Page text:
Our train trip back to Sorrento took over an hour but would have been longer by road. Gypsies walk through the train playing music and passing the cup for donations. Many of the Italian travellers are quite stylishly dressed but few of them had smiles today. They all looked tired at the end of a long day.
Tonight, hopefully a nice meal at a trattoria close by. Last night’s meal in the hotel was abysmal so I am still to taste a good example of the napolitan style food.
Post script.
The meal was WONDERFUL.
Would highly recommend Le Pizza del Poeta.
Maria, Michael and I went together. We shared antipasti of Bruschetta made with tomatoes, buffalo Mozzarella and basil and a dish of Cuttlefish salad with Rocket and walnuts. Stunning.
You don’t need salt in Italy. The food is perfectly seasoned and many of the meals we have had have simply respected the fresh ingredients like we Aussies like to do.
Mains were pasta with Mushroom sauce for Michael, Fillet steak with mushroom sauce for Maria cooked to perfection medium rare.I had asked the waitress which dish the chef was most proud of on his menu and ordered that.It was a simple scallopine with fresh tomatoes and buffalo mozzarella and it was deserving of his pride. The best scaloppini I have ever eaten. Sides were a potato dish nd egglpant in tomato. Also delicious. We did not have room for dolci. It was all accompanied by a bottle of Santa Margarita Pinot Grigio and a large beer for Michael.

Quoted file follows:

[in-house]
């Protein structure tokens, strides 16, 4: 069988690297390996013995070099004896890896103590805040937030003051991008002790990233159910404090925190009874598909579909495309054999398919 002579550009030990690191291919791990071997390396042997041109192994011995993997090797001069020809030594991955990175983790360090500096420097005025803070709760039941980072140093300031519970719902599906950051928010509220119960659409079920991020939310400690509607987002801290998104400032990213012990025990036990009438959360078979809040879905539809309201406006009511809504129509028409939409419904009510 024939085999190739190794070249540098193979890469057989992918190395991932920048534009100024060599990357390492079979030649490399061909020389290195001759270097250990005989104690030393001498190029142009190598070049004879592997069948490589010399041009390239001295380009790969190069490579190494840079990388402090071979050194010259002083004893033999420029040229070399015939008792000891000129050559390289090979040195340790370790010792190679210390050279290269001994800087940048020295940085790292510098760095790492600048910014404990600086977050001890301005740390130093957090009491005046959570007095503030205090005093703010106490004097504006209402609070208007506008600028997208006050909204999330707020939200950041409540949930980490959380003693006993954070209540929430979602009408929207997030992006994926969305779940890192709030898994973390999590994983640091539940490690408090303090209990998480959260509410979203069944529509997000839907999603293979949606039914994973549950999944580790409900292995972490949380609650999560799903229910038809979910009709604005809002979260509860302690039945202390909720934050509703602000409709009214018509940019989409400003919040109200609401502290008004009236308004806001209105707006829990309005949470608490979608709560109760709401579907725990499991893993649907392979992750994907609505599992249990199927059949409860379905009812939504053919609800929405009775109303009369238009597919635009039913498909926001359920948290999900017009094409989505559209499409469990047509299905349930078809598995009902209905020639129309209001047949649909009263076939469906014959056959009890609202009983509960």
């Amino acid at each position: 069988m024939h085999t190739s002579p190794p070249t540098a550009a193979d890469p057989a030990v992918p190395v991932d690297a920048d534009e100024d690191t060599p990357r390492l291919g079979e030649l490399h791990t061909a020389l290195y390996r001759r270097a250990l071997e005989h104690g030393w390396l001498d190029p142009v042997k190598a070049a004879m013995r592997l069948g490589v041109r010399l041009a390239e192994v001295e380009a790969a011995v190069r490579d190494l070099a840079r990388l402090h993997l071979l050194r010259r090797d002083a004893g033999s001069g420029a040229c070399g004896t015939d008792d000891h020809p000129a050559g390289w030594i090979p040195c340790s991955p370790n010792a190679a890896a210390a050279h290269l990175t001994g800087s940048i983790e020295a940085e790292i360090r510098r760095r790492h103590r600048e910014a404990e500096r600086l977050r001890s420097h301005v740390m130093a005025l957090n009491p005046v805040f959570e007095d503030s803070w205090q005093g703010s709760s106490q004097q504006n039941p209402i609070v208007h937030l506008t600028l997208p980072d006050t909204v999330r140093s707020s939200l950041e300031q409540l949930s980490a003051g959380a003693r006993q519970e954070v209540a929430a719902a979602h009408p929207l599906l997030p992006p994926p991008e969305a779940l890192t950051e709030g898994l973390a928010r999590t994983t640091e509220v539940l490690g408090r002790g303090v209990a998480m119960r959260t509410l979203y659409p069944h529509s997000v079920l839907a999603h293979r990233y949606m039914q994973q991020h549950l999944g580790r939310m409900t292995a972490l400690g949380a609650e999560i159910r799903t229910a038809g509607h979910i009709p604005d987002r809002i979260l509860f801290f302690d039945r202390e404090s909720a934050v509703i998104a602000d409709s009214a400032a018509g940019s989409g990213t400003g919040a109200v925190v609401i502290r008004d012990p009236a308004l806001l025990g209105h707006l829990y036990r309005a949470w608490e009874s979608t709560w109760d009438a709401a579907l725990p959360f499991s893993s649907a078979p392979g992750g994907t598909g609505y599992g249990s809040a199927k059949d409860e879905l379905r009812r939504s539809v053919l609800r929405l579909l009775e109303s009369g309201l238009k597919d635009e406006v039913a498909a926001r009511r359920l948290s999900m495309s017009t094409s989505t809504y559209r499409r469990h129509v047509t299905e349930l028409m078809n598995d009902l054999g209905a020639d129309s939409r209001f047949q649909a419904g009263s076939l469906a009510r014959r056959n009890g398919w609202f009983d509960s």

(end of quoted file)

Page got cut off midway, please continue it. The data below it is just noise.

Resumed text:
Friday, April 22, 2011

Good Friday in Notre Dame

After  a morning at the totally OTT palace of Versailles today I made my way into Notre Dame cathedral for the celebration of the passion . What a contrast.
There was a huge line outside the cathedral which surprised me. My accomplice today was one of the students travelling with us and he was delightful company. When we got to the front of the line we realised there were two entrances and the line we were on was for looking around the cathedral whereas those who wanted to attend the service were free to walk right in. Good Friday attracts the curious because it is the day the relic of the crown of thorns is displayed. I passed on that and found a seat to join the service half way up in the centre but unfortunately behind a very tall woman with fuzzy hair.
We then had time to sit and absorb our surrounding s and try to immerse ourselves into the mood of Good Friday.
The cathedral is unlike any other I have seen in Europe. So gothic. Dark, sombre and without overt decoration. It’s height and narrowness evoke man’s effort to reach heaven destined to fail without the intercession of Christ.
I don’t know what I was expecting but I didnt get it. I guess I expected lots of incense and over the top music. What we did get was very dark and sombre and perfect for the setting.
At 18.30 precisely a low grumbling note started. It couldn’t have come from the organ. It sounded like a double bass. But so low that you could hear the frequency of the sound and it reverberated through your body. It was a lot like the Tibetan monk’s chant. Totally unworldly and unnerving This note continued for minutes unembellished as the priests processed in. All forty of them. All men. ( of course ).